On Symmetry, Aesthetics and Quantifying Symmetrical Complexity

  • Mohammad Majid al-RifaieEmail author
  • Anna Ursyn
  • Robert Zimmer
  • Mohammad Ali Javaheri Javid
Conference paper
Part of the Lecture Notes in Computer Science book series (LNCS, volume 10198)


The concepts of order and complexity and their quantitative evaluation have been at the core of computational notion of aesthetics. One of the major challenges is conforming human intuitive perception and what we perceive as aesthetically pleasing with the output of a computational model. Informational theories of aesthetics have taken advantage of entropy in measuring order and complexity of stimuli in relation to their aesthetic value. However entropy fails to discriminate structurally different patterns in a 2D plane. In this work, following an overview on symmetry and its significance in the domain of aesthetics, a nature-inspired, swarm intelligence technique (Dispersive Flies Optimisation or DFO) is introduced and then adapted to detect symmetries and quantify symmetrical complexities in images. The 252 Jacobsen & Höfel’s images used in this paper are created by researchers in the psychology and visual domain as part of an experimental study on human aesthetic perception. Some of the images are symmetrical and some are asymmetrical, all varying in terms of their aesthetics, which are ranked by humans. The results of the presented nature-inspired algorithm is then compared to what humans in the study aesthetically appreciated and ranked. Whilst the authors believe there is still a long way to have a strong correlation between a computational model of complexity and human appreciation, the results of the comparison are promising.


Human aesthetic perception Symmetry and complexity Aesthetics Swarm intelligence Dispersive flies optimisation 



We are grateful to Thomas Jacobsen of Helmut Schmidt University for granting permission to use his experimental stimuli.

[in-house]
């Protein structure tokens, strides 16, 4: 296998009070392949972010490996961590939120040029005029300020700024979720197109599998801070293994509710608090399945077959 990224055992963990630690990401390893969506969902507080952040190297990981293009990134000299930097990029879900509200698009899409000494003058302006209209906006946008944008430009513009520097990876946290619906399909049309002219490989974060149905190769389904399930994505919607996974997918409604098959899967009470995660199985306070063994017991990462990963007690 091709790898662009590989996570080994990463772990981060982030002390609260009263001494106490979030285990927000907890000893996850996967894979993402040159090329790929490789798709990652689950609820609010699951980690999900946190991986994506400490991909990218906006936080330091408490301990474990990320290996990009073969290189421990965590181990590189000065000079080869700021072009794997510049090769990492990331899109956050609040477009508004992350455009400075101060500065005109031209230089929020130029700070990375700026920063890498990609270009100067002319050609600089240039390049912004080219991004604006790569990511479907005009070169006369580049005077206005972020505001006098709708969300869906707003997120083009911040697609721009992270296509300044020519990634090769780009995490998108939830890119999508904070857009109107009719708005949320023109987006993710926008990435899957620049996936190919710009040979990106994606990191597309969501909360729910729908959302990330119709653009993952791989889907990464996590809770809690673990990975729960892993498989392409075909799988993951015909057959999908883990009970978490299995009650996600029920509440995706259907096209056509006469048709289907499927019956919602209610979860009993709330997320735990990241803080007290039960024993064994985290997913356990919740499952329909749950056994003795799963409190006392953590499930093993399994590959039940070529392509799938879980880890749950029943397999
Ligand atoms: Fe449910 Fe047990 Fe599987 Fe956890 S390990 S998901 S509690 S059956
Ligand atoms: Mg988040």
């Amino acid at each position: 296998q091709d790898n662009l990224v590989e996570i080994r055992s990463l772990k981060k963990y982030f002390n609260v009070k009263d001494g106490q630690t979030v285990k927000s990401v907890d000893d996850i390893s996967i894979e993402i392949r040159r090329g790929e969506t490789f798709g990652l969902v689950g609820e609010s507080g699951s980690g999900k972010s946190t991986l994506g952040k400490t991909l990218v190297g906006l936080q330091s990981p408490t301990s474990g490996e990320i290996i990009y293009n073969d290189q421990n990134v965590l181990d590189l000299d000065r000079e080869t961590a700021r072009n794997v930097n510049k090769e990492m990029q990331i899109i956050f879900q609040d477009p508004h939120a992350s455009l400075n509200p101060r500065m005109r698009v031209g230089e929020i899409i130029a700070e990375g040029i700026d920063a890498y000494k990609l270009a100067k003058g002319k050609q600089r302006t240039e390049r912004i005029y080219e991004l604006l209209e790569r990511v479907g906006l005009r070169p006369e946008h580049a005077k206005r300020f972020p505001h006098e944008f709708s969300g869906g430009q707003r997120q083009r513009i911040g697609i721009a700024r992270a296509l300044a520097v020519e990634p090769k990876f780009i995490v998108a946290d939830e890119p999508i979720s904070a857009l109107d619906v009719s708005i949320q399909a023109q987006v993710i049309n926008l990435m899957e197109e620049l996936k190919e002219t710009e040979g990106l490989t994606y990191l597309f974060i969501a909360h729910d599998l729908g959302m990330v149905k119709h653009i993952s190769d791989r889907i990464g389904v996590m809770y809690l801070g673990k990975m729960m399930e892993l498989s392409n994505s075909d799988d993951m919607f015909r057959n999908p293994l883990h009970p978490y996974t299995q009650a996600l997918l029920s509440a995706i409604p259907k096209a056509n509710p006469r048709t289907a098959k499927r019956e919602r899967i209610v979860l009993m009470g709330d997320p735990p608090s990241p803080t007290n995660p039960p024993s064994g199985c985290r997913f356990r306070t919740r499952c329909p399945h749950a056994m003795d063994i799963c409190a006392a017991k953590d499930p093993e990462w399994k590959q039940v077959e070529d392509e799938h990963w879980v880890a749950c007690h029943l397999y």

1. 1.
    al-Rifaie, M.M.: Dispersive flies optimisation. In: Ganzha, M., Maciaszek, L., Paprzycki, M. (eds.): Proceedings of the 2014 Federated Conference on Computer Science and Information Systems. Annals of Computer Science and Information Systems, vol. 2, pp. 529–538. IEEE (2014).
  2. 2.
    al-Rifaie, M.M., Aber, A.: Dispersive flies optimisation and medical imaging. In: Fidanova, S. (ed.) Recent Advances in Computational Optimization. Studies in Computational Intelligence, vol. 610, pp. 183–203. Springer, Heidelberg (2016)CrossRefGoogle Scholar
  3. 3.
    al-Rifaie, M.M., Leymarie, F.F., Latham, W., Bishop, M.: Swarmic autopoiesis and computational creativity. Connection Sci., 1–19 (2017).
  4. 4.
    Bauerly, M., Liu, Y.: Computational modeling and experimental investigation of effects of compositional elements on interface and design aesthetics. Int. J. Man Mach. Stud. 64(8), 670–682 (2006)Google Scholar
  5. 5.
    Behrens, R.: Design in the Visual Arts. Prentice-Hall, Upper Saddle River (1984)Google Scholar
  6. 6.
    Bennett, C., Ryall, J., Spalteholz, L., Gooch, A.: The aesthetics of graph visualization. Comput. Aesthetics 2007, 57–64 (2007)Google Scholar